Relation between total and ionized serum calcium concentrations
- Alan S L Yu, MB, BChir
Alan S L Yu, MB, BChir
- Harry Statland and Solon Summerfield Professor of Medicine
- University of Kansas Medical Center
- Jason R Stubbs, MD
Jason R Stubbs, MD
- Associate Professor of Medicine
- Division of Nephrology & Hypertension
- University of Kansas Medical Center
- Section Editors
- Stanley Goldfarb, MD
Stanley Goldfarb, MD
- Editor-in-Chief — Nephrology
- Section Editor — Mineral and Bone Metabolism; Renal Ureteral Stones
- Professor of Medicine
- University of Pennsylvania School of Medicine
- Mitchell E Geffner, MD
Mitchell E Geffner, MD
- Section Editor — Pediatric Endocrinology
- Professor of Pediatrics
- Keck School of Medicine, University of Southern California
The plasma (or serum) calcium concentration is usually reported in units of mg/dL in the United States, in mmol/L in many other countries, and in meq/L by some laboratories. The relationship between these units is defined by the following equations:
mmol/L = [mg/dL x 10] ÷ mol wt
meq/L = mmol/L x valence
Since the molecular weight of calcium is 40 and the valence is +2, 1 mg/dL is equivalent to 0.25 mmol/L and 0.5 meq/L. Thus, the normal range of total serum calcium concentration of 8.8 to 10.3 mg/dL is equivalent to 2.2 to 2.6 mmol/L and 4.4 to 5.2 meq/L.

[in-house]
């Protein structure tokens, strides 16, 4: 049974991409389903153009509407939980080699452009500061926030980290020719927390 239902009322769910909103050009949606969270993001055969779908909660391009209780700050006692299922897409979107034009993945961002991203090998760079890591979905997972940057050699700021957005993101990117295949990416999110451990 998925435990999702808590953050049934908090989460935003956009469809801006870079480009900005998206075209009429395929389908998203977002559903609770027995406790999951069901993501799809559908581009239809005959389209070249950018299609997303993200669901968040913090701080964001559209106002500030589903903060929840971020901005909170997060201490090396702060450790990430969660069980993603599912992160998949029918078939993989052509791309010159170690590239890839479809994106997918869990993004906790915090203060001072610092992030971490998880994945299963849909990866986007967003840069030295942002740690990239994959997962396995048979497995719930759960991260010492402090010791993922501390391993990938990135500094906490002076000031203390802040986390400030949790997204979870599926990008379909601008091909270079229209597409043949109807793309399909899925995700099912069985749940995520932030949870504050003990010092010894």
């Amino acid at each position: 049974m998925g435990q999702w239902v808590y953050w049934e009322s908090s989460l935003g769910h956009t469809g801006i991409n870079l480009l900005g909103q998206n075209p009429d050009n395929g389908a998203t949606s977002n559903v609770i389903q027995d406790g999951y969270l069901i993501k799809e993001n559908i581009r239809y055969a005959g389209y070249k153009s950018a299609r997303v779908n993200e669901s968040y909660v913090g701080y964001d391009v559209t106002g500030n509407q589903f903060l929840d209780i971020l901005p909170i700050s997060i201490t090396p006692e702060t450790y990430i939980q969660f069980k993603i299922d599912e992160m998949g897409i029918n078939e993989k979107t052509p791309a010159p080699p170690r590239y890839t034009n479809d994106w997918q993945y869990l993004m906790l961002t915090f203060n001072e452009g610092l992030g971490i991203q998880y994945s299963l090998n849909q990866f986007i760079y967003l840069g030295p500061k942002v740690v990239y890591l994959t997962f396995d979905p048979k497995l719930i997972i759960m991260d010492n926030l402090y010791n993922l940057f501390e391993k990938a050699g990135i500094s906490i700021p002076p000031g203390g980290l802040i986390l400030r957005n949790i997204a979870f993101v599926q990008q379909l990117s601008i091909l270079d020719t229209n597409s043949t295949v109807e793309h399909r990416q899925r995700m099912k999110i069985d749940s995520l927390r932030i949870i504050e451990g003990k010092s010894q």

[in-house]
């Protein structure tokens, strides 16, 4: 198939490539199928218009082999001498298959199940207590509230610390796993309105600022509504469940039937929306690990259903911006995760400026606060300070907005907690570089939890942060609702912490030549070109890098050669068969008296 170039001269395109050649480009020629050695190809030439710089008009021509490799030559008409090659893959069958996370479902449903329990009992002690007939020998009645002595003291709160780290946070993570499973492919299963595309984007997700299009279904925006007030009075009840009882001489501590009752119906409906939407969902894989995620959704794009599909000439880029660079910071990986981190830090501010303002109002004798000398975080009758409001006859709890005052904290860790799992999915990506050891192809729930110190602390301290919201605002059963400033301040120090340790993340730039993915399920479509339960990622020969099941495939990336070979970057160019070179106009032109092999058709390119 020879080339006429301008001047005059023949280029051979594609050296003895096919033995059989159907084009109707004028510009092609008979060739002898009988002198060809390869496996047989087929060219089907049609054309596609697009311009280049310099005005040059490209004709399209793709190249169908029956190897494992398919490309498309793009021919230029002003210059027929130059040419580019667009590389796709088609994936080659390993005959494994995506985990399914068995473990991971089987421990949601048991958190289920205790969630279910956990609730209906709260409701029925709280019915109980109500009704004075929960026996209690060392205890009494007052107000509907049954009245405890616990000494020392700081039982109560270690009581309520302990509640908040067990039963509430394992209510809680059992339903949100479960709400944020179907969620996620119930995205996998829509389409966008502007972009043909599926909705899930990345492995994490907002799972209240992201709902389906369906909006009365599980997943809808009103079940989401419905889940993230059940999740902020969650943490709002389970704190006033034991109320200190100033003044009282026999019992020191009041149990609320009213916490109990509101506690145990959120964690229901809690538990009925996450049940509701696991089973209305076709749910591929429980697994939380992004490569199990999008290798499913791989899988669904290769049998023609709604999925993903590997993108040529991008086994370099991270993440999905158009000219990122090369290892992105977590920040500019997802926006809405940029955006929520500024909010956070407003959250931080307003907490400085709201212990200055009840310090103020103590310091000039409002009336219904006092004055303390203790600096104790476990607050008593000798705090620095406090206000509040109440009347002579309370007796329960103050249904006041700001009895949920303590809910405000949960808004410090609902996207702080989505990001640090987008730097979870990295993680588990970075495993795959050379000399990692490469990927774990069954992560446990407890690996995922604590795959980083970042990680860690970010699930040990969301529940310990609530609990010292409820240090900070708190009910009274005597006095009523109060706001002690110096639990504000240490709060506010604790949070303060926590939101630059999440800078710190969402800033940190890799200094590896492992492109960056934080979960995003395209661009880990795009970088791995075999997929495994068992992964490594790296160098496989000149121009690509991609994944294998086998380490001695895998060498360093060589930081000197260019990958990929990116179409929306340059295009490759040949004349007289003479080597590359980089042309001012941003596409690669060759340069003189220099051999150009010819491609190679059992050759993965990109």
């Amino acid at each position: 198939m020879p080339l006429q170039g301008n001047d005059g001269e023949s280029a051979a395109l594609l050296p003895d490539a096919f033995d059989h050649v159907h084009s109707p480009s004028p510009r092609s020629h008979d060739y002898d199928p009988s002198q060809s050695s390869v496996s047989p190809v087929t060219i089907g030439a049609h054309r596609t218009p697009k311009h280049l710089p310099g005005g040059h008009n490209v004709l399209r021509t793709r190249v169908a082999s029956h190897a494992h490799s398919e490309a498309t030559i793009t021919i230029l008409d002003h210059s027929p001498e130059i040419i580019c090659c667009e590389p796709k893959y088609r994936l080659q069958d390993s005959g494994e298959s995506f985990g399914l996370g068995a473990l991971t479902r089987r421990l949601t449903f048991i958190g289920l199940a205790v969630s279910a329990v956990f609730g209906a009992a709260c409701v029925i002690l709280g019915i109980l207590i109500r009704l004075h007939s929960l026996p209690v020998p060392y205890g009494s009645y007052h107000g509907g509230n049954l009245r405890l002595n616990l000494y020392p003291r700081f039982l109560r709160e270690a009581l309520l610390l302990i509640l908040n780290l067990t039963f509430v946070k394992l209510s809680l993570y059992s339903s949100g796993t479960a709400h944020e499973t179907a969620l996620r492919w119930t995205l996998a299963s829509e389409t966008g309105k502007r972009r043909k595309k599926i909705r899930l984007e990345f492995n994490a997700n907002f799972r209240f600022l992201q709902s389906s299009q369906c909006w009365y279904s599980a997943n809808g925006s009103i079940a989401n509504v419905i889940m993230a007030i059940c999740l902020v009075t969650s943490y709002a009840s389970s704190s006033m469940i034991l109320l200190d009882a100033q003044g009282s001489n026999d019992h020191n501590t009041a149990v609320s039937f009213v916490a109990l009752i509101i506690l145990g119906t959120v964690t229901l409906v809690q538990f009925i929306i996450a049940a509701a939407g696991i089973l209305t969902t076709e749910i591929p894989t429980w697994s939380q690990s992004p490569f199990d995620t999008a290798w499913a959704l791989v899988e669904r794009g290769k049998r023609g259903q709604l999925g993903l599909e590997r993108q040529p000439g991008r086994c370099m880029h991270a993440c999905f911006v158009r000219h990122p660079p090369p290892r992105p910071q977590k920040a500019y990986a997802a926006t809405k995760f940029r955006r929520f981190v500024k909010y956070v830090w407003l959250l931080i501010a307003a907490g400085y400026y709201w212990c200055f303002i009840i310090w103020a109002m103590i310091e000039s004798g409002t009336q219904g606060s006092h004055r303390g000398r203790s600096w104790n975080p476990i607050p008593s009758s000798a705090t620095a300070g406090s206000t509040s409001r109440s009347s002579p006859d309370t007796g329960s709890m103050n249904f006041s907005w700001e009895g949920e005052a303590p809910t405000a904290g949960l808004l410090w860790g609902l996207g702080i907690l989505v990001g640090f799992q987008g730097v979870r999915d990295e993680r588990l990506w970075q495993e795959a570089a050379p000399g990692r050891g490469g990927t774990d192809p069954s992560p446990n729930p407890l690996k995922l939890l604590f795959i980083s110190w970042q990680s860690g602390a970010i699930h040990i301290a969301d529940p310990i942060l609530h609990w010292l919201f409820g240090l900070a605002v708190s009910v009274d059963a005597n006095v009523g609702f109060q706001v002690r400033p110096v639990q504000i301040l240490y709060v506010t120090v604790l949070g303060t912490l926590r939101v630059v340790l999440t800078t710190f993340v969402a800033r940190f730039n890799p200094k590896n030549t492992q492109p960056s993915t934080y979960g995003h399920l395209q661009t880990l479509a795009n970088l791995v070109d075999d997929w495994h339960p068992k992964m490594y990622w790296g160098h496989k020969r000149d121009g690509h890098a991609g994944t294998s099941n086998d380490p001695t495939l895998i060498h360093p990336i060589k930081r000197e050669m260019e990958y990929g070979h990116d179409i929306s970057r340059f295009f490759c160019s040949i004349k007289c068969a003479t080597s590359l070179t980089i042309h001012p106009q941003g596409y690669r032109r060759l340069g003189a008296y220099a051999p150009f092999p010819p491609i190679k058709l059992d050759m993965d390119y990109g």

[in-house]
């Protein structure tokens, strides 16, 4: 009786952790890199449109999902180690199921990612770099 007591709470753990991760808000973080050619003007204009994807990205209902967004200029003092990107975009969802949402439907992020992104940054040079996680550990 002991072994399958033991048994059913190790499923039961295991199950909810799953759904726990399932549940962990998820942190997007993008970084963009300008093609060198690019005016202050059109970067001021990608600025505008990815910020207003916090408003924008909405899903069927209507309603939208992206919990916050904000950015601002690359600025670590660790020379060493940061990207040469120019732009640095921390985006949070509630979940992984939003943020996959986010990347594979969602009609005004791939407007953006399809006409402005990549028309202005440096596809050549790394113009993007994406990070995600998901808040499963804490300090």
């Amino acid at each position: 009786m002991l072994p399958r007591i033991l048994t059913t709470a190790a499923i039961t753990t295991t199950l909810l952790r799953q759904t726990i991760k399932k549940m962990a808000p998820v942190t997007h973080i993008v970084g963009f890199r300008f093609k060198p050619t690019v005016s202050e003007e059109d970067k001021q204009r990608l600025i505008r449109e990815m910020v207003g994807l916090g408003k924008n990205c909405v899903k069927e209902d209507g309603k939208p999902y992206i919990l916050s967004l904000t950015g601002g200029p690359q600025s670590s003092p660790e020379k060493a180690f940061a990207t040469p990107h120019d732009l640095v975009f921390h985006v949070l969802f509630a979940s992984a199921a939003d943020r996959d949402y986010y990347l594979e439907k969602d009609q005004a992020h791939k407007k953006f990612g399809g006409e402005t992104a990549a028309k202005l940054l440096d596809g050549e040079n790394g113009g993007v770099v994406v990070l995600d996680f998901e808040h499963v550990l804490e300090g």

DETERMINANTS OF THE SERUM CALCIUM CONCENTRATION
The total serum calcium concentration consists of three fractions [1,2]:To continue reading this article, you must log in with your personal, hospital, or group practice subscription. For more information on subscription options, click below on the option that best describes you:
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- DETERMINANTS OF THE SERUM CALCIUM CONCENTRATION
- Change in total but not ionized calcium
- - Hypoalbuminemia
- - Hyperalbuminemia
- - Multiple myeloma
- Change in ionized fraction but not total calcium
- - Acid-base disorders
- - Parathyroid hormone
- - Hyperphosphatemia
- MEASURING THE SERUM CALCIUM IN PATIENTS WITH CKD